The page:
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“The main way [becoming Division I] will affect our campus is through the school pride and unification [it will bring],” Edwards said. “For athletics, there will be more national exposure for UC San Diego, which will help people gain better jobs. UCSD will also get more exposure and media attention. That is better for the students, if we get more recognition as a whole. When you travel to east of the Mississippi, a lot of people don’t really know about UCSD. But we are basically a public ivy league, and this [move into Division I] can be our way of communicating that story across the nation.”

This very sense of excitement is one that Friday’s Spirit Night tried to facilitate. With vibrant blues and golds having consumed the usually still RIMAC gym, and the crowds having roared with cheer, Spirit Night claimed to be the one night where Tritons were able to “let loose” their school pride. It is exactly this that Earl Edwards and several other faculty members and students are looking forward to. With the move into Division I will hopefully come the approach of more nights such as these.

On the other end of the spectrum, however, UCSD’s move into Division-I status doesn’t come entirely without consequences. In fact, part of the reason why Division I won’t come into effect until 2020 is the payment plan that UCSD must adhere to. According to the San Diego Union-Tribune, the Intercollegiate Athletic fee that students had previously paid quarterly was $129.38 per quarter. With the move into Division I, this number has changed to $239.38 per quarter, thus raising costs by around $480 per academic year (excluding summer session). This rise in the cost of attendance can’t help but beg the question: Is the “up” in school spirit worth it?

Many seem to think not. “Moving into Division I wouldn’t really change much. If anything, it would increase our tuition because of the necessary spending needed to move into Division I, and the transportation, and the scouting and all that,” an anonymous student stated. “I also think [the games] would be really slow at the beginning and the payoff wouldn’t really happen until maybe two to five years down the line [when we get better]. As of now, I don’t really go to the games. So what’s going to cause me to go to a game against Stanford? Just because it’s Stanford? No, it’s not going to make that much of a difference who we play against. Sports just aren’t that big at UCSD. Let’s be honest.”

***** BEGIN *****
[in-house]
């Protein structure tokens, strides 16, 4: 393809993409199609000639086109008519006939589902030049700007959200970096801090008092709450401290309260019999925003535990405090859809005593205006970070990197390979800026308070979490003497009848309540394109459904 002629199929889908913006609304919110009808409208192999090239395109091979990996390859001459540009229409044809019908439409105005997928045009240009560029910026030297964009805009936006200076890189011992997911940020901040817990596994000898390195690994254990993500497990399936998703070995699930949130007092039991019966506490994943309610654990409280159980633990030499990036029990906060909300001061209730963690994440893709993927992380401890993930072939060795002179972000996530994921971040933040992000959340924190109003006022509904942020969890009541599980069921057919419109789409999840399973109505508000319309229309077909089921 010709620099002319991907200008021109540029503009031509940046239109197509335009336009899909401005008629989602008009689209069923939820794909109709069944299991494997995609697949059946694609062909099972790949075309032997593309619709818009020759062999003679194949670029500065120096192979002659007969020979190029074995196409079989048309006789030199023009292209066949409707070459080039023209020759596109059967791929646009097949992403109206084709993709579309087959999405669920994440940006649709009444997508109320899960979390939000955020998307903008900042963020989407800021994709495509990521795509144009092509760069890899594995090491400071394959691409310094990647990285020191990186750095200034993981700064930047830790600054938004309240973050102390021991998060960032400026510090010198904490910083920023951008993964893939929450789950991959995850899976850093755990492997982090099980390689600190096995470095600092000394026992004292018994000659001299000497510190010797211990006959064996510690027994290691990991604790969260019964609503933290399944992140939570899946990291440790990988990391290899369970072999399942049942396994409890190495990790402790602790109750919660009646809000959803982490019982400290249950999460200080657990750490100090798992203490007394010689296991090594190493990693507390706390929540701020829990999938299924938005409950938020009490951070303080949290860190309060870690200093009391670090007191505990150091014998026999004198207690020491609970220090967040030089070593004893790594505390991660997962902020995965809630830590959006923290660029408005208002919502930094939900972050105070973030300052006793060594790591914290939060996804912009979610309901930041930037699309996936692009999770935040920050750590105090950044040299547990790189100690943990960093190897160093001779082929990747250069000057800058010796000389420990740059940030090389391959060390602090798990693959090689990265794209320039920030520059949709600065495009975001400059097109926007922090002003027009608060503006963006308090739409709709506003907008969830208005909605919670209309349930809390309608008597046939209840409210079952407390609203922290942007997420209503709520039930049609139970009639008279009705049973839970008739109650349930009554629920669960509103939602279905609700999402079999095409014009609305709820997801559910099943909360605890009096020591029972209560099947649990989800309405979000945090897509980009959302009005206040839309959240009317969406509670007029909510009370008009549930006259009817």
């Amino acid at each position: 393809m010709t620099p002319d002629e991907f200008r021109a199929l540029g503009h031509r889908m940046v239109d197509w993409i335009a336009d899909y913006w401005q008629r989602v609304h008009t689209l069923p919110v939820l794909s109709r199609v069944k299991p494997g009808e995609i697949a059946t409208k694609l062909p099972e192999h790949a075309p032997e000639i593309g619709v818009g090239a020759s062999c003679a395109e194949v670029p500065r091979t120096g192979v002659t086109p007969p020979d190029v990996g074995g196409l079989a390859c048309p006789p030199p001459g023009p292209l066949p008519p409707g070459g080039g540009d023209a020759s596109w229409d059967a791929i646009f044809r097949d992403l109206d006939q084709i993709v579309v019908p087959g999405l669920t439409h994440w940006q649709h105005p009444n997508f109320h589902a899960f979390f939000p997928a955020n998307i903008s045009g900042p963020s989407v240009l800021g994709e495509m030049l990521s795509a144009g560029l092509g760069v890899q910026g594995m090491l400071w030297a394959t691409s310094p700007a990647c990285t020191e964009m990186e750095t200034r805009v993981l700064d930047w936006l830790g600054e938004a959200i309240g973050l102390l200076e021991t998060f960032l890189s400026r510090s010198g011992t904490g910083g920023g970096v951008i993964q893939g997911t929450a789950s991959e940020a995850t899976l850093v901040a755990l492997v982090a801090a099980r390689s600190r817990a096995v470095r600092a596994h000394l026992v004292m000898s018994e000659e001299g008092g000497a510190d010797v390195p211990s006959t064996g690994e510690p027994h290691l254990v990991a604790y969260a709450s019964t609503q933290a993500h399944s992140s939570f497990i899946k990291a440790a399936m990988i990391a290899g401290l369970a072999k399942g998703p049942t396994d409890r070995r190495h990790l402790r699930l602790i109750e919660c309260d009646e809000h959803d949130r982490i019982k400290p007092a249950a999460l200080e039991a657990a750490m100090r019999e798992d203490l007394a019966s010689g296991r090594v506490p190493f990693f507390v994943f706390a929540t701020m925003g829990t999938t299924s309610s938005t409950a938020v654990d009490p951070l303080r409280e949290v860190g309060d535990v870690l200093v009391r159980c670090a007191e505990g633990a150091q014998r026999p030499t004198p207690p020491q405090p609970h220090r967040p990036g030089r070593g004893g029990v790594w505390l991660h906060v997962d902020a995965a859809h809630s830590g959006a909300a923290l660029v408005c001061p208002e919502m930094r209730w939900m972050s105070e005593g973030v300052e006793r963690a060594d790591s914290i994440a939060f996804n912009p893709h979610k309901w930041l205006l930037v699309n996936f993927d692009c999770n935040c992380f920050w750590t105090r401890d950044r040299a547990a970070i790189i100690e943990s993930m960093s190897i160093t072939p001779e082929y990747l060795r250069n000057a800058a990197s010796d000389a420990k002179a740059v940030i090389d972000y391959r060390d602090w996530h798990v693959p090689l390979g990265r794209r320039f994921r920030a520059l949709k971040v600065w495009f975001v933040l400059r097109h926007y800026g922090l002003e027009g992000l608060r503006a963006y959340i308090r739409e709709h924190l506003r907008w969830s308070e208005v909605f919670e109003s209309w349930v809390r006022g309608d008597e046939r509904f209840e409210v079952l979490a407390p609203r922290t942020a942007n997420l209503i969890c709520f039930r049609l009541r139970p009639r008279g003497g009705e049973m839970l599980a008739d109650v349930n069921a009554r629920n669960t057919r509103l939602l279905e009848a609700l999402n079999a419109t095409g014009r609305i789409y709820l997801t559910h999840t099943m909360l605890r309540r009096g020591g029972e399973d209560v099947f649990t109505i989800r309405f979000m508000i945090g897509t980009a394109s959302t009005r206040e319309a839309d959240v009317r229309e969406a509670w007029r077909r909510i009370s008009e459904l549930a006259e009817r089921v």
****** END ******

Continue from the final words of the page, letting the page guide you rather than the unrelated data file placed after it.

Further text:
Not all students feel this way, however. Current members of various UCSD sports teams are also frustrated by the fact that Division I would not affect our current sports. As Aaron Kim, a sophomore on the men’s baseball team, stated, “As a team we have a little frustration toward the 2021 status … but all we can do is shape the program more and prepare it for the future players of the program.”

Yet despite these views, it is important to note that the move to Division I is a choice made by the student body. It is the promise that the future brings that gets at the heart of what a Division-I status can do. Although current students may not be able to reap all of the benefits of a new status, the move will at least open UCSD up to newer, and hopefully better, opportunities.

Photo by Henry Chen.